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Burmese Head Defect (Discovered in the Burmese)

Burmese Head Defect causes severe facial defects when two copies of the variant are present, and affected cats require humane euthanasia shortly after birth.

Found in

1 in 2,500 cats

in our testing

Key Signs

Severe craniofacial malformation in homozygous cats, Brachycephaly in heterozygous cats

Age of Onset

At birth

Present at birth

Inheritance

Autosomal Dominant

For autosomal dominant disorders, cats with one or two copies of the disease variant are at risk of developing the condition. Inheriting two copies of the risk variant may make the risk higher or the condition more severe. They may produce kittens affected with the disorder if bred.

Likelihood of the Condition

High likelihood

At risk cats are highly likely to show signs of this disease in their lifetime.

What to Do

Here’s how to care for a cat with Burmese Head Defect

Partner with your veterinarian to make a plan regarding your cat’s well-being, including any insights provided through genetic testing. If your pet is at risk or is showing signs of this disorder, then the first step is to speak with your veterinarian.

For Veterinarians

Here’s what a vet needs to know about Burmese Head Defect

Cats with Burmese Head Defect, also known as frontonasal dysplasia, are born with severe craniofacial defects making them unviable and requiring euthanasia soon after birth. The defect is characterized by the absence of a visible nose, protrusion of the meninges and brain through the cranium, abnormal development of the maxillary processes, and ocular degeneration. This severe defect is caused by inheriting two copies of the gene mutation. However, inheriting one copy of the mutation causes the cat to have the desired brachycephalic appearance seen in several breeds. Thus, the inheritance pattern is considered codominant.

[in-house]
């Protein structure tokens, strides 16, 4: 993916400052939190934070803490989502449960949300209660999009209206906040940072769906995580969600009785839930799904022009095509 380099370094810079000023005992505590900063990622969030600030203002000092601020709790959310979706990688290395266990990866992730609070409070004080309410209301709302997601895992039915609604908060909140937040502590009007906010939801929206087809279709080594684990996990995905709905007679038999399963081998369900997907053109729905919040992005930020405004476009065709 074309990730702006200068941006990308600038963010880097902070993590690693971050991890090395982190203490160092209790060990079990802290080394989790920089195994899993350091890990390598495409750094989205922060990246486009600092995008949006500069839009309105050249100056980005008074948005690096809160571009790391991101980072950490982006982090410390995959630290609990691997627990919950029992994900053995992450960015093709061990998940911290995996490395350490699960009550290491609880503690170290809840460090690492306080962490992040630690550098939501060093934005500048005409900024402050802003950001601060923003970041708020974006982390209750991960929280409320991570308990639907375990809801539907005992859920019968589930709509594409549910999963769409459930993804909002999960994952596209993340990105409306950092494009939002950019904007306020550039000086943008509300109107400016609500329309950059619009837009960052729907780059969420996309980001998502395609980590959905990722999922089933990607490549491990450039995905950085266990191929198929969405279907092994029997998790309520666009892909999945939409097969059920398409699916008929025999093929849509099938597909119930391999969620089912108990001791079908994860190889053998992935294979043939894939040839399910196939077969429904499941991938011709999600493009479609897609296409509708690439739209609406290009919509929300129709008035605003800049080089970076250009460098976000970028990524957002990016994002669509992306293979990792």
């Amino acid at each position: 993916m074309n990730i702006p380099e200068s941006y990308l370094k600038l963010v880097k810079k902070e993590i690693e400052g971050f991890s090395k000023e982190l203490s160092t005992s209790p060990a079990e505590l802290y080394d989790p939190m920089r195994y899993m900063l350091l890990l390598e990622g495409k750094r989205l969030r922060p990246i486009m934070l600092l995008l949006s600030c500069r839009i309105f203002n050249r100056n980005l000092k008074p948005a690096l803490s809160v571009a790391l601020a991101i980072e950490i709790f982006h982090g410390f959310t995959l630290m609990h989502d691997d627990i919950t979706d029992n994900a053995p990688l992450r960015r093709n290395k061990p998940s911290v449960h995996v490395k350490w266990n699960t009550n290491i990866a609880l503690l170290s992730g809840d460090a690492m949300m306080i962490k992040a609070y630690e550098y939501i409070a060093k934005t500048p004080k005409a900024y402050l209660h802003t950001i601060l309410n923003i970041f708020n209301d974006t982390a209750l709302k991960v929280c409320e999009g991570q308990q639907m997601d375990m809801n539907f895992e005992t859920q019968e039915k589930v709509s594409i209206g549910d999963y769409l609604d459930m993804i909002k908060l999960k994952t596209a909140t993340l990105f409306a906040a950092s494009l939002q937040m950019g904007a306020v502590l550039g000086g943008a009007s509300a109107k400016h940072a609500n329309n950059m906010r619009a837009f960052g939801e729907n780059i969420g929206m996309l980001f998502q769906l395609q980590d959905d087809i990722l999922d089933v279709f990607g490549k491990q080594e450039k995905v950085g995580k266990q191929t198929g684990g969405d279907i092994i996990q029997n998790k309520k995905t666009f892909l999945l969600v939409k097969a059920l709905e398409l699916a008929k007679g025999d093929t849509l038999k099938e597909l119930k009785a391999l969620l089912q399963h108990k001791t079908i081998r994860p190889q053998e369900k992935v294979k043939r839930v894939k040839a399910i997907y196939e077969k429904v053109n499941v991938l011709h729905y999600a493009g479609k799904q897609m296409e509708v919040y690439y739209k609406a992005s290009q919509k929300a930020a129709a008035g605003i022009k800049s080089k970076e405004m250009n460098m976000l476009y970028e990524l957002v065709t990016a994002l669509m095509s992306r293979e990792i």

Kittens exhibiting the severe form of the disorder at birth are typically humanely euthanized due to welfare concerns.

For Breeders

Planning to breed a cat with this genetic variant?

There are many responsibilities to consider when breeding cats. Regardless of test results it is important that your cat is in good general health and that you are in a position to care for the kittens if new responsible owners are not found. For first time or novice breeders, advice can be found at most cat registry websites.

This genetic mutation follows an autosomal dominant mode of inheritance. Cats with one copy show the breed desired shortened face and muzzle (brachycephaly), while cats with two copies show severe craniofacial malformation. As one copy of the mutation produces cats with brachycephaly, it is advised to only breed carrier cats with one copy of the Burmese Head Defect mutation to clear cats with no copies of the Burmese Head Defect mutation. About half of the kittens will have one copy of the Burmese Head Defect mutation and half will have no copies of the Burmese Head Defect mutation. This will decrease the likelihood of kittens in the litter developing the severe form of the disease. Carrier to carrier matings are not advised as the resulting litter will likely contain kittens with two copies of the Burmese Head Defect mutation and these kittens are likely to develop the severe form of the disease. Suspected carriers should be tested prior to breeding. Please note: It is possible that disease signs similar to the ones caused by the Burmese Head Defect mutation could develop due to a different genetic or clinical cause.

Technical Details

Gene ALX1
Variant Deletion
Chromosome B4
Coordinate Start 110,088,245
Coordinate End 110,088,254

All coordinates reference FelCat9.0

References & Credit

Credit to our scientific colleagues:

Lyons, L. A., Erdman, C. A., Grahn, R. A., Hamilton, M. J., Carter, M. J., Helps, C. R., Alhaddad, H., & Gandolfi, B. (2016). Aristaless-Like Homeobox protein 1 (ALX1) variant associated with craniofacial structure and frontonasal dysplasia in Burmese cats. Developmental Biology, 409(2), 451–458. View the article